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ANR

ANR DATGEN 

Projet ANR-2010-JCJC-1607-01

DATation GENétique à l'ère post-génomique/Genetic dating in the Post-Genomic Era


Objectives

We aim at developing methods of computational statistics and software that characterize 1. the patterns of
genetic variation in populations of living organisms and 2. the evolutionary processes, which generated
the observed patterns.

Characterizing genetic differentiation between populations

Front cover of MBE (March 2013)

Anisotropic patterns
Although the greatest fraction of human genetic variation is explained by variation among individuals, a non-neglected fraction of genetic di fferentiation occurs among populations. A large proportion of this genetic differentiation among populations is explained by geographic distances among populations with more distant populations being more genetically differentiated than nearby populations. We provide statistical techniques to investigate if  the rate at which genetic differentiation increases may be different according to geographic orientations (east-west, north-south, ...).
fig1
Fig1: Main orientations of genetic differentiation for the four continents. Correlation between genetic differentiation and orientational distances computed along the different spatial directions. The major orientations of genetic differentiation are north-south in Europe and Africa,east-west in Asia, but no preferential orientation was found in the Americas. The orientational distances measure the number of kilometers that separated two populations alonga given direction (almost 0 km between Oslo and Florence along the E-W orientation, and almost the crow-fly distance along the N-S direction). Whenthere is one star (*) or more (**, ***), there is significant evidence for an anisotropic pattern.

Software LocalDiff to ascertain non-stationary patterns of genetic differentiation

Non-stationary patterns of isolation by distance arise when genetic differentiation between populations (or between individuals) increases at different rates in different regions of the the species range. Typical patterns include barriers to gene flows, secondary contact zone, corridors for gene flow, or gradients of gene flow across the species range. Using Bayesian kriging, we provide estimates of local genetic differentiation across the species range. Typically measures of differentiation includes Fst and correlation measures.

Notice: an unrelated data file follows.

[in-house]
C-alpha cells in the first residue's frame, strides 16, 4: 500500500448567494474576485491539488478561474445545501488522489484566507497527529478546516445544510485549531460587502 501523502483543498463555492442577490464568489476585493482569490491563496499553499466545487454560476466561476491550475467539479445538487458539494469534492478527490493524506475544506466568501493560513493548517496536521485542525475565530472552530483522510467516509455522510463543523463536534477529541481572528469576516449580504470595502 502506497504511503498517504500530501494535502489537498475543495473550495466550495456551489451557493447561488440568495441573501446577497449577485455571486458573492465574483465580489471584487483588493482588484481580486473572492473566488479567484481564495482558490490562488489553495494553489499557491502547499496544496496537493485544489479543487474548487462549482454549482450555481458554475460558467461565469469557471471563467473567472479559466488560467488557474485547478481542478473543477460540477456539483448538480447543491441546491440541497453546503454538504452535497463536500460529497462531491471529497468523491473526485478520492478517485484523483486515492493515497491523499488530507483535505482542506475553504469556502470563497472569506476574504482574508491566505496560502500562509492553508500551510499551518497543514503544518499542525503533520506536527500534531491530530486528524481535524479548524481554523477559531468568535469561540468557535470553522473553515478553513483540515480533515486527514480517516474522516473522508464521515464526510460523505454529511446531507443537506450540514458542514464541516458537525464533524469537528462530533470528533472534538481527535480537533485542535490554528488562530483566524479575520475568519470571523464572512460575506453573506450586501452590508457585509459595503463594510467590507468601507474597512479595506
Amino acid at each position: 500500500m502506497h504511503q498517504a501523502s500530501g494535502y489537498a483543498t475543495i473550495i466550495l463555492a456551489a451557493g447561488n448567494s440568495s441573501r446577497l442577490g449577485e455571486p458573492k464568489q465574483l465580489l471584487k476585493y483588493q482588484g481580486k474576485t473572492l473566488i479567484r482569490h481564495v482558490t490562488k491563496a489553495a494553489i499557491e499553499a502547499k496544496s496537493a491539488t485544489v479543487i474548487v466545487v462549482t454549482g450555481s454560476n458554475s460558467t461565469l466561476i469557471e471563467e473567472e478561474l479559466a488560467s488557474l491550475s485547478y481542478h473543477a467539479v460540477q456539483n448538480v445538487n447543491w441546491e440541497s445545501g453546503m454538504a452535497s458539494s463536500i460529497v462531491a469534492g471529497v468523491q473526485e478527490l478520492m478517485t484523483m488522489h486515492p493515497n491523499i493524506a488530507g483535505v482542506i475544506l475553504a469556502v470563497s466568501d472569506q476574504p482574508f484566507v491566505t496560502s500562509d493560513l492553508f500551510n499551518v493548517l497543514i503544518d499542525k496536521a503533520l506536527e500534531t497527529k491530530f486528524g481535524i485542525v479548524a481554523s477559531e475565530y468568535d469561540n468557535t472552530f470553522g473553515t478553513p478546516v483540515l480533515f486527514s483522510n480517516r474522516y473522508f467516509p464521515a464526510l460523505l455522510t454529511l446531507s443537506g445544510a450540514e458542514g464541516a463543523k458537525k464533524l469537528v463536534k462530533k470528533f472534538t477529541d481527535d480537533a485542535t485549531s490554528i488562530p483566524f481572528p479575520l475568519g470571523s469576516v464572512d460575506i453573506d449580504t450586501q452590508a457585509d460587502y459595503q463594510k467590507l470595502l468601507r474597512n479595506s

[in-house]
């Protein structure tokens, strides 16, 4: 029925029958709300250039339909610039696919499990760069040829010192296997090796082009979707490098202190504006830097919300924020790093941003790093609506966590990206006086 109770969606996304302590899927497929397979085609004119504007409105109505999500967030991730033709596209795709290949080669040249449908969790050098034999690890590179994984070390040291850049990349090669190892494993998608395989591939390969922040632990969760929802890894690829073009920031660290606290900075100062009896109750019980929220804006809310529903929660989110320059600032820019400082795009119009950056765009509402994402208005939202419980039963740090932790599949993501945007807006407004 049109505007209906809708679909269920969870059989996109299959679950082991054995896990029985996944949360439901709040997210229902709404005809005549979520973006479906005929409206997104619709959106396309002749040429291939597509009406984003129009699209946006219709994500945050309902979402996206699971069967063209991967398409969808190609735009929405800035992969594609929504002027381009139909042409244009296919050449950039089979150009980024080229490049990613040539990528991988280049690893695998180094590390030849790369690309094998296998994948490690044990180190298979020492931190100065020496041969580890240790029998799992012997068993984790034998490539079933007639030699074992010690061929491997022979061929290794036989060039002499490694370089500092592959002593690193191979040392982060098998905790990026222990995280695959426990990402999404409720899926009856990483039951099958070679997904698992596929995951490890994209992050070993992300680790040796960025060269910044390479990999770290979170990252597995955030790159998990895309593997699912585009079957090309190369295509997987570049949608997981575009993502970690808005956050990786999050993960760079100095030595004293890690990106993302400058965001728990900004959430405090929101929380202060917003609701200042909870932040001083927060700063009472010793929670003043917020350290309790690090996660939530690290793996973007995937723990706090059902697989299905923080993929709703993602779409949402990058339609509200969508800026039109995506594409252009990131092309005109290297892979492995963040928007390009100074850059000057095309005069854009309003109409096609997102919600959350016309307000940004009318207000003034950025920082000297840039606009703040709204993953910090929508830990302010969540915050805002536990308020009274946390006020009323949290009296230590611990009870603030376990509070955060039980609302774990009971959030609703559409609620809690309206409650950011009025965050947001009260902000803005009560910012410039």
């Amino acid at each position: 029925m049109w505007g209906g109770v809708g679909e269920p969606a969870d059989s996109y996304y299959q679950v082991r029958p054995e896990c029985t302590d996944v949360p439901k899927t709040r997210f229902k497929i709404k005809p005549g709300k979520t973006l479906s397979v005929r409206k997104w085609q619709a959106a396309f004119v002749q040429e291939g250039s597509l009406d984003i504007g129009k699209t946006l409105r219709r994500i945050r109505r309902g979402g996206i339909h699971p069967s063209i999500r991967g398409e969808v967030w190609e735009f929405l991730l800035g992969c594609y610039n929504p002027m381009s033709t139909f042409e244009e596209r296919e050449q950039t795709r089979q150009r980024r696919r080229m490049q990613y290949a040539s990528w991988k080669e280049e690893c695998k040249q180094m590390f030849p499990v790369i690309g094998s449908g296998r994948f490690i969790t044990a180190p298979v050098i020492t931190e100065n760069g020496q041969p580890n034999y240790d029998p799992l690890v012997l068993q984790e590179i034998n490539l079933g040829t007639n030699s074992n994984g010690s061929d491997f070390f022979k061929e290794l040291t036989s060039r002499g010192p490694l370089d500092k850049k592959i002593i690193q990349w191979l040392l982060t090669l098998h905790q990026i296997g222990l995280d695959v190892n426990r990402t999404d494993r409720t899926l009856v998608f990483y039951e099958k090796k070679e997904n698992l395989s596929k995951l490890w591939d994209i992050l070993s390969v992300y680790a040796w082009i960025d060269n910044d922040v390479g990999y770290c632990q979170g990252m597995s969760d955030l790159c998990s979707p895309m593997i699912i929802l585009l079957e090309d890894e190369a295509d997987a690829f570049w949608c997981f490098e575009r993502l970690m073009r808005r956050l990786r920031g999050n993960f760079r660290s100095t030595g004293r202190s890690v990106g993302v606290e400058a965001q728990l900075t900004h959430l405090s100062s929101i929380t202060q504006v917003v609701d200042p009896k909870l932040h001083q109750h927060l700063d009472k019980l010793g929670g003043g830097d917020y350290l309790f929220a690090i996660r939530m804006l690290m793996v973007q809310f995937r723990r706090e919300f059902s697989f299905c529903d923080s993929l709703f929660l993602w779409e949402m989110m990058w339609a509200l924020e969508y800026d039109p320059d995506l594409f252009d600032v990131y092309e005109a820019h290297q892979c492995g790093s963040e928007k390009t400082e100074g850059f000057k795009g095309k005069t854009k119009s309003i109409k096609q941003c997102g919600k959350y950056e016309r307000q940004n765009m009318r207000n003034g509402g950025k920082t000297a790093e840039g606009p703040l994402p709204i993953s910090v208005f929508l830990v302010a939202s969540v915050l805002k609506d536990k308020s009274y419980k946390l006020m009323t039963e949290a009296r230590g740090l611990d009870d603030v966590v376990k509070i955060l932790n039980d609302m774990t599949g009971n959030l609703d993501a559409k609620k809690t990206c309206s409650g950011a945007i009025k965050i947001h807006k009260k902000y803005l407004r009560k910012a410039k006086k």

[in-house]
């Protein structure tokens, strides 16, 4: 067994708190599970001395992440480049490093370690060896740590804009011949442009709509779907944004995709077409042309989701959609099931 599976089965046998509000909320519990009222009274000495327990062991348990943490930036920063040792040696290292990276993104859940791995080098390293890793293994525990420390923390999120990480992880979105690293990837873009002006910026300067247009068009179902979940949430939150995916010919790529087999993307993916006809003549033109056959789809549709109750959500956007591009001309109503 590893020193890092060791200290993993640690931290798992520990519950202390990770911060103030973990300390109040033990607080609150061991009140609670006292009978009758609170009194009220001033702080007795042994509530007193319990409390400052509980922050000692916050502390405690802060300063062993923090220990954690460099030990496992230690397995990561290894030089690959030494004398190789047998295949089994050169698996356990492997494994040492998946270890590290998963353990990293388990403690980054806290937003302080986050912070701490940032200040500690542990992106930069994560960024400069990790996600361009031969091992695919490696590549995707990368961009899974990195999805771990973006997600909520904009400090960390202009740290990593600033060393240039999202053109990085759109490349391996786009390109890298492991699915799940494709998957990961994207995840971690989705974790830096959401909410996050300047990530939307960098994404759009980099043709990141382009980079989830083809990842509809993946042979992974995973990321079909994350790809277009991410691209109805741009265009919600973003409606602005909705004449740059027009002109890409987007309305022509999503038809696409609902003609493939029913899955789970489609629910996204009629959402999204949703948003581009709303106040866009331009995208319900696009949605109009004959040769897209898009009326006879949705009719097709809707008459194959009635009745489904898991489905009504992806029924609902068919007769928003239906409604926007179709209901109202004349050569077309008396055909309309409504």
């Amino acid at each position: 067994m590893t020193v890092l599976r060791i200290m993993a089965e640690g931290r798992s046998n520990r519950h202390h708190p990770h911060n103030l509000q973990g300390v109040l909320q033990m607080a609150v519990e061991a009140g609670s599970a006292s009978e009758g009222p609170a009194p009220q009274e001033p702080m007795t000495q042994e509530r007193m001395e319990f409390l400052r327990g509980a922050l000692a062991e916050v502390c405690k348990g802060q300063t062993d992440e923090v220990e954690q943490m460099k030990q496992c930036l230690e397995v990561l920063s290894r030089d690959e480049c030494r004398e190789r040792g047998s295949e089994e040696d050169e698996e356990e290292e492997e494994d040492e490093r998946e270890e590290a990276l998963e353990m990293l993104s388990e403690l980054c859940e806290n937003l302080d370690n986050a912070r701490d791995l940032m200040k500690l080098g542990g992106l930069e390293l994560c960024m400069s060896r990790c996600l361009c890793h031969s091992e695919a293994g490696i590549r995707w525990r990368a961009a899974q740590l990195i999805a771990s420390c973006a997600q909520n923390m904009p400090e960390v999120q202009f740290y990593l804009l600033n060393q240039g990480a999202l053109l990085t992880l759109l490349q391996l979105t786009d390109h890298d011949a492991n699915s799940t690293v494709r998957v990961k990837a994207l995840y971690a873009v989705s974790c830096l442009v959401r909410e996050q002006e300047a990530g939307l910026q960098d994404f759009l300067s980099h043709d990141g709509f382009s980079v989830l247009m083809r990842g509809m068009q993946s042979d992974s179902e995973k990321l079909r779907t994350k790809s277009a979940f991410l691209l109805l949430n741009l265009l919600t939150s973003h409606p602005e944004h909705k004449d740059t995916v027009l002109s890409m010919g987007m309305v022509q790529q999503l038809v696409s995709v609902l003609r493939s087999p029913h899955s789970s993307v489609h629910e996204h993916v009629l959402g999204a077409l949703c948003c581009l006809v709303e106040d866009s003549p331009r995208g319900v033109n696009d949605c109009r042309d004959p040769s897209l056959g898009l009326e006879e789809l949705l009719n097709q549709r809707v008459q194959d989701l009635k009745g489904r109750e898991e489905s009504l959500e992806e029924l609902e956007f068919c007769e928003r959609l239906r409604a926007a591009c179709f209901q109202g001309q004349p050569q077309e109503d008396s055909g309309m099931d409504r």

sweden

Fig 2: Genetic friction for the human population of Sweden. Friction values are larger in the counties with low populationdensities that are located in Northern Sweden. The friction map was computed based on genome-wide SNP data available for hundreds Swedish individuals.

Inferring variation of population sizes based on genetic data

Based on recently developed statistical techniques (Approximate Bayesian Computation), we have shown thatthere was no « speciation bottleneck » at the origin of the modern humans 150,000 years ago. Our analysis refutes a widespread theory inanthropology, which assumes that a demographic bottleneck---concomitant of the penultimate ice age---triggered the speciation of modern humans (see Sjödin et al. 2012).

bottleneck
Fig 3: Schematic overview of the three investigated demographic models. The firstmodel assumes that no bottleneck occurred, whereas the two following models account for a bottleneck during the penultimate ice age. The end of penultimateice age, approximately 130,000 kya, is marked by a dashed line. The map of Africa where potential human refugia are displayed has been excerpted from Lahr and Foley (1998).